County misreports data about sexual violence in juvenile jails

Probation Department has opened six investigations into alleged staff misconduct since 2008

By Dave Maass, San Diego City Beat
January 25, 2012

Social scientists and prisoner advocates say that sexual violence in juvenile jails is among the most challenging issues to research. There’s a code of silence among detainees to contend with, as well as a lack of trust between detention officers and their wards. Kids resist reporting abuse for fear of retaliation, stigma or public shame. Documentation is nearly impossible to obtain due to juvenile-privacy laws and public-records exemptions for investigatory files.

Prison rape is even more difficult to quantify when authorities fail to report allegations of sexual abuse accurately, or at all.

San Diego County officials have been misreporting allegations of staff sexual misconduct to the federal government, CityBeat has learned. The San Diego County Probation Department, which manages five facilities for juvenile offenders, has also failed to meet national recommended standards, particularly regarding transparency, despite assurances made to the press in 2010.

In 2003, Congress passed the Prison Rape Elimination Act, which began the process of establishing “zero tolerance” policies for sexual abuse, including assault perpetrated by inmates and staff, in adult and juvenile detention centers. As part of the law, the U.S. Department of Justice’s Bureau of Justice Statistics (BOJS) began conducting an annual “Survey of Sexual Violence,” requiring yearly reports of alleged sexual violence from federal and state facilities, as well as from a randomized selection of local facilities.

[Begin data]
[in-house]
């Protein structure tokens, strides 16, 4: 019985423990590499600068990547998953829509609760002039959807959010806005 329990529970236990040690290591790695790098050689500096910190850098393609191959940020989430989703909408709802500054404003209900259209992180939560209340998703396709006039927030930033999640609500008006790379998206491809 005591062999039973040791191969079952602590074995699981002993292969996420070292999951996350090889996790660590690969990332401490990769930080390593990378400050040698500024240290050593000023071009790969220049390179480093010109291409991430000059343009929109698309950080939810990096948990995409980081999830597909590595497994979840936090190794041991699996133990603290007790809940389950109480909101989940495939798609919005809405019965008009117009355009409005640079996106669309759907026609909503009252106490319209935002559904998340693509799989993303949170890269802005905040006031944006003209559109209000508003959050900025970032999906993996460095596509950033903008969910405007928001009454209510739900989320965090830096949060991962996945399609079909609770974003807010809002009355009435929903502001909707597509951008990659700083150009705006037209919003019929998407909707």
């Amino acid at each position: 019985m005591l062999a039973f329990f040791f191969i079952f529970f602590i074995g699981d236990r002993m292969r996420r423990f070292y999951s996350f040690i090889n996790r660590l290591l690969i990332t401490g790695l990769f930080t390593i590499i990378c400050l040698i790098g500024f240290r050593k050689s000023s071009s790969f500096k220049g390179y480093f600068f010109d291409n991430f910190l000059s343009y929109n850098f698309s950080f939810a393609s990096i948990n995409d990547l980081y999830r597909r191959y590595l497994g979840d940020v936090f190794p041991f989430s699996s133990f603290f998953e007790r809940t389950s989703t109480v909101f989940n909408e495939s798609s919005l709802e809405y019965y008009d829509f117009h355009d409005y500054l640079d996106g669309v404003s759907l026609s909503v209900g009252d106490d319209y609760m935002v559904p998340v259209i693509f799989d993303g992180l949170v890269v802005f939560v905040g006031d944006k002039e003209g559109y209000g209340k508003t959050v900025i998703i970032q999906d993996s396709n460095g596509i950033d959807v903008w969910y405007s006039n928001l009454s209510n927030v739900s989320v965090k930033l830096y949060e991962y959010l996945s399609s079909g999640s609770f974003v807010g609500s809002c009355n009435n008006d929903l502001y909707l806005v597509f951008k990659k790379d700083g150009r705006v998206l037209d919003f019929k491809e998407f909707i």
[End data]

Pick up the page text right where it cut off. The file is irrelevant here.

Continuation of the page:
San Diego County Probation has filed 15 such survey forms for juvenile facilities since 2004 and not one discloses any allegation of sexual misconduct by staff, giving the false impression of a perfect record. Presented with inconsistencies between the surveys and other public records, the Probation Department now admits it does not disclose cases that are investigated by its internal-affairs unit. Since all allegations against staff are investigated by internal affairs, this policy has resulted in the omission of all staff-misconduct cases from the federal surveys.

“Information for the survey was gathered from data entered into the probation case management system, which does not include internal affairs reports due to their sensitive nature,” probation spokesperson Tammy Glenn said in an email to CityBeat. “We do plan to review our department’s process for gathering data to determine if internal affairs reports should be captured for the purposes of the survey in the future.”

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